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Annan Taps Brazilian for Top Rights Post

U.N.: Sergio Vieira de Mello's closed-door diplomacy style is a contrast to the strong criticism of current chief Mary Robinson.


UNITED NATIONS — A career U.N. diplomat from Brazil will be named the U.N. human rights chief today, replacing Mary Robinson, the outspoken former Irish president who rankled the United States with her persistent questioning of its counter-terrorism tactics and angered China and Russia by condemning their suppression of separatists.

The nomination of Sergio Vieira de Mello, a 54-year-old Brazilian who has served in a succession of U.N. posts for the past 33 years, was announced by Secretary-General Kofi Annan on Monday and scheduled to be approved by the General Assembly today. Robinson agreed to step down after five years as the U.N. high commissioner for human rights when Annan and the Security Council powers made clear they did not support her belated effort to have her term extended until 2005.

Though Robinson announced her resignation herself, she acknowledged in an interview last week that her departure is not entirely voluntary.

"I felt that if I were strongly urged to do so, it would be difficult not to accept to stay on," Robinson said during a visit here. "But I was also aware that there were certain resistances. And my philosophy has been that I came in to do a job, not to keep a job."

The Bush administration, which kept its diplomatic distance as several Asian and East European candidates vied for the position, was pleased by Vieira de Mello's appointment, State Department spokesman Richard Boucher said Monday.

"Our position has basically been that anybody would be an improvement," a State Department official who asked not be named said earlier this month.

Though respected by peers for his skillful performance as head of the recent U.N. missions in East Timor and Kosovo, Vieira de Mello is not expected to undertake the high-profile campaigning that made Robinson a heroine in international human rights circles but a target for governments irked by her often caustic criticism. Like Annan himself, Vieira de Mello is known for quiet but effective closed-door diplomacy, and has been seen as a potential candidate for the secretary-general's job after Annan retires.

"[Vieira] de Mello brings to the job an impressive diplomatic and U.N. background, but he lacks hands-on human rights experience," said Kenneth Roth, executive director of Human Rights Watch. "The challenge he faces is to prove that he will stand up to governments and be a clear and resounding voice on behalf of the victims of human rights abuse."

The Bush administration had already soured on Robinson a year ago, during the U.N. conference on racism in Durban, South Africa, which she chaired. The administration held her responsible for an agenda that became dominated by the Israeli-Palestinian conflict, with criticism of Israel that in some instances verged, some complained, on being anti-Semitic. Despite what she says was her effort to purge conference documents of "offensive content," the U.S. and Israeli delegations walked out of the meeting.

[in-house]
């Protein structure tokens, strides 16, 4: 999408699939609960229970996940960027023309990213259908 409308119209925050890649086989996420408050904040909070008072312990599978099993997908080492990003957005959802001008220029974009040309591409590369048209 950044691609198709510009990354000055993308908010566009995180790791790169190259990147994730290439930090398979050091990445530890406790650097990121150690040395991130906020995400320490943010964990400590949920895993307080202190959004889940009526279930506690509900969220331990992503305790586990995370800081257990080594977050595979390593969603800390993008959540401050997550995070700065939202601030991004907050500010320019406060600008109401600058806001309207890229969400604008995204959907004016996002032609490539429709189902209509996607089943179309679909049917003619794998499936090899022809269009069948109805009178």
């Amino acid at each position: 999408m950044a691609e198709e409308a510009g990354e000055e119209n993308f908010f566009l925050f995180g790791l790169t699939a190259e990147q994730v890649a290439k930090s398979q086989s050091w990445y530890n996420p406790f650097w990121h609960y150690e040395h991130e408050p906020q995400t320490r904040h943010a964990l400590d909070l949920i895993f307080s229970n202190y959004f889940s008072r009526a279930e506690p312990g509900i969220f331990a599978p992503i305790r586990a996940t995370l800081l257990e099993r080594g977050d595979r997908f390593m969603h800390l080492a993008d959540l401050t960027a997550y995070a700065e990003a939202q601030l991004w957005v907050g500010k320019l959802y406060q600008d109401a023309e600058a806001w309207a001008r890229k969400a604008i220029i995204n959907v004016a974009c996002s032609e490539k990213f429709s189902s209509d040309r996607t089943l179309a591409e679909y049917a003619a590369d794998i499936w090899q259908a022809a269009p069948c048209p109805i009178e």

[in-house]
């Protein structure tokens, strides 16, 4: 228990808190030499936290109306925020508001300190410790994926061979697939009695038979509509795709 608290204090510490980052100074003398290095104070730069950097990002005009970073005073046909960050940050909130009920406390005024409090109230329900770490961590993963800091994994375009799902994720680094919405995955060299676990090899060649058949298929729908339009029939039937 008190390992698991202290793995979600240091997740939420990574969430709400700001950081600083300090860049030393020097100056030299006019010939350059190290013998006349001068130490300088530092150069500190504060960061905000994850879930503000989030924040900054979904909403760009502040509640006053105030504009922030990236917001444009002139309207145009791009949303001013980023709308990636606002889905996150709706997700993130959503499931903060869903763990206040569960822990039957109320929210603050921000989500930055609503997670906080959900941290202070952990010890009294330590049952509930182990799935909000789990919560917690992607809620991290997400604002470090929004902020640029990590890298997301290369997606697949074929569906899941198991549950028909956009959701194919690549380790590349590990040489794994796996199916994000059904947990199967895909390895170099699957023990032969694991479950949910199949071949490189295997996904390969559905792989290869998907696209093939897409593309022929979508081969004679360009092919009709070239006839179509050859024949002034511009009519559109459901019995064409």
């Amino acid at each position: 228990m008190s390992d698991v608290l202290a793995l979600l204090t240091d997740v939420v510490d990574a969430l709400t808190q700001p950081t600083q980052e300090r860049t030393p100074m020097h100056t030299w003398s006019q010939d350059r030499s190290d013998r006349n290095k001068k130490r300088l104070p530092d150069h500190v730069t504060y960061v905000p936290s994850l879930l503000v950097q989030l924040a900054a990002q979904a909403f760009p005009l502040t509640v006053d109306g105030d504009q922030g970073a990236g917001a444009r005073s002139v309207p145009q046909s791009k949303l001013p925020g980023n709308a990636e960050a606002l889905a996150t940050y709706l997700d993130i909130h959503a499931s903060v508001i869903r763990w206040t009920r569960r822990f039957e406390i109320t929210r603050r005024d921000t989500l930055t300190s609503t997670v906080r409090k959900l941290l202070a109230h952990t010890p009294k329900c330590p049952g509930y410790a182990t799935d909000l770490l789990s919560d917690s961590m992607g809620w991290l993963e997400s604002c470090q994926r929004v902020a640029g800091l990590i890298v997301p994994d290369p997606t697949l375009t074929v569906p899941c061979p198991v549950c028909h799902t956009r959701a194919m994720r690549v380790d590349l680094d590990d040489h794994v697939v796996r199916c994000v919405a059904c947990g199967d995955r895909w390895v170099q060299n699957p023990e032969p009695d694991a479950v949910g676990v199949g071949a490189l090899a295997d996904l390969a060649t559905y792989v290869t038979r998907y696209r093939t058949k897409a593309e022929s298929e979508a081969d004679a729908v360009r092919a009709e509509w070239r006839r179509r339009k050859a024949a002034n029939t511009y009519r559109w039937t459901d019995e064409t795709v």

Robinson has also spoken out against the death penalty in the United States and the U.S. rejection of several international treaties backed by human rights advocates, most notably that establishing the International Criminal Court.

But it is her insistent questioning of aspects of the war on terrorism after Sept. 11 that has won her the lasting enmity of officials in Washington, U.S. diplomats and human rights advocates concur. Robinson has repeatedly criticized the United States for the detention of Afghan war prisoners at Guantanamo Bay, Cuba; for civilian casualties from the air war in Afghanistan; and for the creation of special military tribunals for the prosecution of accused terrorists.

On Friday, after returning to her Geneva headquarters, Robinson again decried "an erosion of civil liberties in the name of combating terrorism," charging that repressive governments are defending their own conduct by pointing to the interrogation and detention without charges of Muslim immigrants in the United States and Europe.

"We're getting reports from human rights defenders, trade unionists, journalists around the world that measures are being taken by countries saying that they're combating terrorism but are in fact clamping down on political opposition and freedom of the press, branding activities as being terrorist which were not so described before the 11th of September," she said.

When Robinson was appointed in 1997, she set out to do the kinds of things the United Nations had expected her to do. In Guatemala and Colombia, she called for the prosecution of death squad organizers, both past and present. In Sierra Leone, she pushed for public trials--now getting underway--of officers and politicians responsible for massacres and other atrocities.

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